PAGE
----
A nonprofit publication of the Kentucky Center for Public Service Journalism

Delays announced to implementation of parts of Bevin administration’s Medicaid waiver


By Tom Latek
Kentucky Today

Some parts of the Bevin administration’s implementation of the Medicaid waiver that was granted by the federal Centers for Medicare and Medicaid Services, or CMS, are being delayed.
 

The Cabinet for Health and Family Services on Thursday released updated guidance regarding Kentucky HEALTH, which was re-approved in November by CMS.


Kentucky HEALTH, an acronym for Helping to Engage and Achieve Long Term Health, was approved by the federal CMS last year, but a federal judge had halted implementation of the waiver program on June 29, just two days before it was to begin, due to a lawsuit filed by 16 Kentuckians.  Those same 16 have filed a lawsuit against the re-approved waiver.

CHFS Secretary Adam Meier


According to the Cabinet, on April 1, Kentucky HEALTH will begin with many Medicaid beneficiaries being moved to the Alternative Benefit Plan, in which they will access certain vision and dental services through the My Rewards Account.  Currently, more than 480,000 beneficiaries have already accrued over $70 million in My Rewards dollars that they can use for these services.


While most Kentucky HEALTH members will be moved into the monthly premium payment plan on April 1, all Kentucky HEALTH premiums will be waived for the month of April.  This will give beneficiaries an opportunity to become familiar with the program prior to being required to make their first monthly premium payments.


While the start of the community engagement requirement that is part of the condition for able-bodied Kentuckians to continue receiving Medicaid benefits is still being finalized, CHFS has established that it will begin no sooner than July 1.  The requirement could be accomplished through such things as employment or job training, school and community service.


The Department for Medicaid Services has been working with the economists in the Office of the State Budget director to update the Medicaid budget projection due to significant declines in the number of Medicaid enrollees since June of 2018.  At that time, Medicaid enrollment was in line with previous projections and there was an estimated $295 million state general fund shortfall in the Medicaid budget projected over the current biennium.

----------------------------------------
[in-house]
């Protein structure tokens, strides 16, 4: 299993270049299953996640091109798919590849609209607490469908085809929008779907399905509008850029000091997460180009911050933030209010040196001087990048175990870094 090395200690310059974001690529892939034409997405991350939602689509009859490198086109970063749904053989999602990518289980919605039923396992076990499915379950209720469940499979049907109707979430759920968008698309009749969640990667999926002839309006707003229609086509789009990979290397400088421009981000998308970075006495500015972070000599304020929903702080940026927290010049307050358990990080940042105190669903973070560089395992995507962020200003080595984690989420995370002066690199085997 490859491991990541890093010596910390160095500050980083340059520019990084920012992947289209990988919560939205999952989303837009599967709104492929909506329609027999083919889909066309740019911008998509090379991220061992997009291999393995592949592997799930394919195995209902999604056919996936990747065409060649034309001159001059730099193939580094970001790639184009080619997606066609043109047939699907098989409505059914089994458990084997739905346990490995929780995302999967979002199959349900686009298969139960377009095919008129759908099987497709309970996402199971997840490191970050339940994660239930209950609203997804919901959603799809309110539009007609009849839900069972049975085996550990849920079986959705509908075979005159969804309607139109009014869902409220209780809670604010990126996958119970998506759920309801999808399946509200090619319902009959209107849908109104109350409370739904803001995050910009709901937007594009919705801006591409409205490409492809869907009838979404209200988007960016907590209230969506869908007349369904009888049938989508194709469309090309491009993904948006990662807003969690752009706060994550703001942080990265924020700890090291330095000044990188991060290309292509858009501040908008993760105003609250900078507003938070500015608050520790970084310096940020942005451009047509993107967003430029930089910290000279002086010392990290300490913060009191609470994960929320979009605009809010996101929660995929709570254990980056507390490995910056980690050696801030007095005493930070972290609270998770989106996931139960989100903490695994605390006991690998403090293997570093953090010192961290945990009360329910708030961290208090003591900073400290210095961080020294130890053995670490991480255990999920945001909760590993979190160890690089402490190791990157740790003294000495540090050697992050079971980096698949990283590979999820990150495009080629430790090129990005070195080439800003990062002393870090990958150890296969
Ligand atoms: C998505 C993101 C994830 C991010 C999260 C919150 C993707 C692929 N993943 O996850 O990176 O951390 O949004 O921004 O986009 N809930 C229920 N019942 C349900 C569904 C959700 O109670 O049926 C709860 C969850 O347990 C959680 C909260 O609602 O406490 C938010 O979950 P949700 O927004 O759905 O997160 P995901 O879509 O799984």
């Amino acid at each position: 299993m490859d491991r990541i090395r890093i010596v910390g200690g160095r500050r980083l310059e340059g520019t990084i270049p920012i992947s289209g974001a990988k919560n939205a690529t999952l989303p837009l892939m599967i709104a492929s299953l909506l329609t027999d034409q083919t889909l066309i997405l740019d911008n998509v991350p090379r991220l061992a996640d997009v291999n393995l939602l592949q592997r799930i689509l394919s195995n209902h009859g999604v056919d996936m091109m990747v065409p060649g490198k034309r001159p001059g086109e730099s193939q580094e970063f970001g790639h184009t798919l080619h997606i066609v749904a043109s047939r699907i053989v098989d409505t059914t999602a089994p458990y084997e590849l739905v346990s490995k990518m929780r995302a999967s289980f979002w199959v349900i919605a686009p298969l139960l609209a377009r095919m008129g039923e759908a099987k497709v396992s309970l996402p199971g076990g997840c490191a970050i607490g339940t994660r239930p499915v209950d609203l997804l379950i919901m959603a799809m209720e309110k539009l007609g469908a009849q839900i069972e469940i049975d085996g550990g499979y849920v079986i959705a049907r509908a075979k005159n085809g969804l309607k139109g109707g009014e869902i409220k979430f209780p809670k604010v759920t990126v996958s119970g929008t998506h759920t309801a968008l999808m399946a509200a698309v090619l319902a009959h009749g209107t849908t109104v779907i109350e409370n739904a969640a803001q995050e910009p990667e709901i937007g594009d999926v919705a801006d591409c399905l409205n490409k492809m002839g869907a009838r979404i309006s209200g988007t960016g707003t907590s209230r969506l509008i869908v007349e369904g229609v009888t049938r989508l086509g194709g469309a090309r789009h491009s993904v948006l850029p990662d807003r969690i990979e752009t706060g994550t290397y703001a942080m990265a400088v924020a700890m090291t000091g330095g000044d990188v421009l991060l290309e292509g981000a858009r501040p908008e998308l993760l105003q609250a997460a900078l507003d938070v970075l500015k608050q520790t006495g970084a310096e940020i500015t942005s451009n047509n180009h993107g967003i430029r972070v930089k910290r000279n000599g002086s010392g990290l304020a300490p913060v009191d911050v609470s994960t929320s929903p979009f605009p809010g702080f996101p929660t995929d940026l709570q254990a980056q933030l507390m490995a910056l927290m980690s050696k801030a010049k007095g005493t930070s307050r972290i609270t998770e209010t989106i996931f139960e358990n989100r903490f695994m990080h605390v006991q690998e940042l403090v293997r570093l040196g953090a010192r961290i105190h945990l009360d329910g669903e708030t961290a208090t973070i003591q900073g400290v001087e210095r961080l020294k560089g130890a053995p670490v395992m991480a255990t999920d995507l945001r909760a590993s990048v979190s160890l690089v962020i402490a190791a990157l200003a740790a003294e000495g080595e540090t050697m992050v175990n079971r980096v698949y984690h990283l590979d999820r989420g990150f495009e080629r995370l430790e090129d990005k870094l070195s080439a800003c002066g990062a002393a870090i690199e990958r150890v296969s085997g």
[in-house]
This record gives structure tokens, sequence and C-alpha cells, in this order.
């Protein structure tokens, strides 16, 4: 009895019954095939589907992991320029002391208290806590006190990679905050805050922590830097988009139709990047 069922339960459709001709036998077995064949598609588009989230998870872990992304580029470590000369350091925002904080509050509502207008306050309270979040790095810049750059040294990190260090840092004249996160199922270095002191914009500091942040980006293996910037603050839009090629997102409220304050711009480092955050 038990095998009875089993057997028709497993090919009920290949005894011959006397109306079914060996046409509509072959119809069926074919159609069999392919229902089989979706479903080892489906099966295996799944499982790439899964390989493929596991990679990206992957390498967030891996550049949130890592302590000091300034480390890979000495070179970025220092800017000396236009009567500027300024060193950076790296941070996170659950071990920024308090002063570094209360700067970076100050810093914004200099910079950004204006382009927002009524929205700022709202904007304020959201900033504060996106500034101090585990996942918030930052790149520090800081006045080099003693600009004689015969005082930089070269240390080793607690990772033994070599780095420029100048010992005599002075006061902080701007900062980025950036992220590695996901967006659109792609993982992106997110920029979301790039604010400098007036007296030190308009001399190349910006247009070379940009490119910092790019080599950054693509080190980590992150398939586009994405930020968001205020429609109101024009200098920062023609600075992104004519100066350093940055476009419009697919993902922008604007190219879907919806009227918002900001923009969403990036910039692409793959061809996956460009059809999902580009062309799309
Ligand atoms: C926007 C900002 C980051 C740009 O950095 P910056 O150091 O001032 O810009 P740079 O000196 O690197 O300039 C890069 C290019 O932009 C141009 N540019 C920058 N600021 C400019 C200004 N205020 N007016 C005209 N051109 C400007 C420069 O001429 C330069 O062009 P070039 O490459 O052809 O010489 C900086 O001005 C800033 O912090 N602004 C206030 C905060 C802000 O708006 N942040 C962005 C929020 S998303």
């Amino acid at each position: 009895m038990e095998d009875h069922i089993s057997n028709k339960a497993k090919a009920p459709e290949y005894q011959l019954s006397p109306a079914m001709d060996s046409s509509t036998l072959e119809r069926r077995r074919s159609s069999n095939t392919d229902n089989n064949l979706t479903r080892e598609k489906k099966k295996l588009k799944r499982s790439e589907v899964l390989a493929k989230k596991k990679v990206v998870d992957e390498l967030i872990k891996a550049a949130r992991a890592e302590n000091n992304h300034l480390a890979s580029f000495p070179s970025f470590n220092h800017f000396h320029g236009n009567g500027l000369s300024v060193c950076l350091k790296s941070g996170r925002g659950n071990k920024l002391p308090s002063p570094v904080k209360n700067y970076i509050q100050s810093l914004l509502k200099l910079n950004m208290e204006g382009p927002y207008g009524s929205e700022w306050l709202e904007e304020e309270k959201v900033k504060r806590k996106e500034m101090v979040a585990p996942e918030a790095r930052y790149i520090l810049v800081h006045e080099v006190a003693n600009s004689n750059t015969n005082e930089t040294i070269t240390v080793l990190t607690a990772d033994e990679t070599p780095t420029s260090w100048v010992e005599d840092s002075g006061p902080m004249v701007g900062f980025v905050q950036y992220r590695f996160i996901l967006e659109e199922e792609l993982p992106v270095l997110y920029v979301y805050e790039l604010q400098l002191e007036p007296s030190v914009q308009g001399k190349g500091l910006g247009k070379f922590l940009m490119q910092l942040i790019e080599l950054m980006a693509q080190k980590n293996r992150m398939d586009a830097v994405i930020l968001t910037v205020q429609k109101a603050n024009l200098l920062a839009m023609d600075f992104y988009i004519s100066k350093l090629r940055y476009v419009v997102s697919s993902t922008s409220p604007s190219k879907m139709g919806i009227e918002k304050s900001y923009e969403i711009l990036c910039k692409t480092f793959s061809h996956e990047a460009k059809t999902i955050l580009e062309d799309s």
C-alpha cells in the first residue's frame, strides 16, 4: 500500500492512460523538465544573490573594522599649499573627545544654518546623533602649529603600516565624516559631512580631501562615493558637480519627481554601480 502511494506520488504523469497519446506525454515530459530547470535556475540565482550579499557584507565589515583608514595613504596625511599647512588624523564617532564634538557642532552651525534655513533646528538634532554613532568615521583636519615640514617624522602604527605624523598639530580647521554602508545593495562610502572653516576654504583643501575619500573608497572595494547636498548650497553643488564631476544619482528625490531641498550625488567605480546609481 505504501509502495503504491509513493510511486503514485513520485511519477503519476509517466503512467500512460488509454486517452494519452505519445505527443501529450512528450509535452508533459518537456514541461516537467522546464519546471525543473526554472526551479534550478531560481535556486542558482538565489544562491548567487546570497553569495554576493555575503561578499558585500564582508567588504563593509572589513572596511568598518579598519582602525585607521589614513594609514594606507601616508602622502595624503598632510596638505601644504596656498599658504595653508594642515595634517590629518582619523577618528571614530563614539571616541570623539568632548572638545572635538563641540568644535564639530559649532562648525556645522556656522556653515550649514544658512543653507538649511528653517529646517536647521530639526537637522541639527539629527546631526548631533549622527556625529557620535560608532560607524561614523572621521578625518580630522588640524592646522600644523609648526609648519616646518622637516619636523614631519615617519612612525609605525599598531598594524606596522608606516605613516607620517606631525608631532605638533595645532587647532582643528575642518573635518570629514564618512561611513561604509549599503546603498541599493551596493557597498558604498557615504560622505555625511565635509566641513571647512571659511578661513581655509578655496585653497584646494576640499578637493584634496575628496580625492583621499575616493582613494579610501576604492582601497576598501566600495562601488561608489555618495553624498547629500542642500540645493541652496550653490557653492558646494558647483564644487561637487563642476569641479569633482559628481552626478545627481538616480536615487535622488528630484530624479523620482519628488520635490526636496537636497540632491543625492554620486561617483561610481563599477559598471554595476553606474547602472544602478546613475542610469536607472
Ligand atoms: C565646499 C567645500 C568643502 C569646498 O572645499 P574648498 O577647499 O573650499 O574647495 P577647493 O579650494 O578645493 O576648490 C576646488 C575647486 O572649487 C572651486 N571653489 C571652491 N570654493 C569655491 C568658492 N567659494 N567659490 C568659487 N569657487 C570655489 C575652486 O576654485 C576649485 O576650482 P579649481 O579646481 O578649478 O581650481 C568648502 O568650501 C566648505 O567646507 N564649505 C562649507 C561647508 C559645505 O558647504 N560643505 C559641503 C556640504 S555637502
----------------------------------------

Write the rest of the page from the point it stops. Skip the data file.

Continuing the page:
During the last three quarters of calendar year 2018, there was a 72,309 decline in overall Medicaid enrollment.  Using updated enrollment data and revenue projections, DMS and OSDB now estimate that, based upon current Medicaid enrollment levels and assuming continuing economic conditions, the enacted budget will now be sufficient to cover expenses over the current biennium.


“As the economy improves and more jobs are created, tens of thousands of Kentuckians are moving from Medicaid to private insurance through their employers or the marketplace,” said CHFS Secretary Adam Meier.  “This underscores the growing opportunities for Kentuckians to find good-paying jobs, the demand for a healthy, skilled workforce, and the critical role Kentucky HEALTH will play in connecting people to robust opportunity development resources, tuition-free job certification programs, and workforce and volunteer opportunities in their communities.”


While the new projections provide a more optimistic current outlook for the DMS budget, Medicaid Commissioner Carol Steckel offered a reminder of the need for caution in analyzing the information. 

“When Congress passed the Affordable Care Act, it changed the face of Medicaid forever,” said Steckel.  “Kentucky Medicaid, now more than ever, is subject to the fluctuations in the economy both good and bad. The current analysis is based on many significant financial and demographic assumptions that will change along with changes in the economy and other factors.”   


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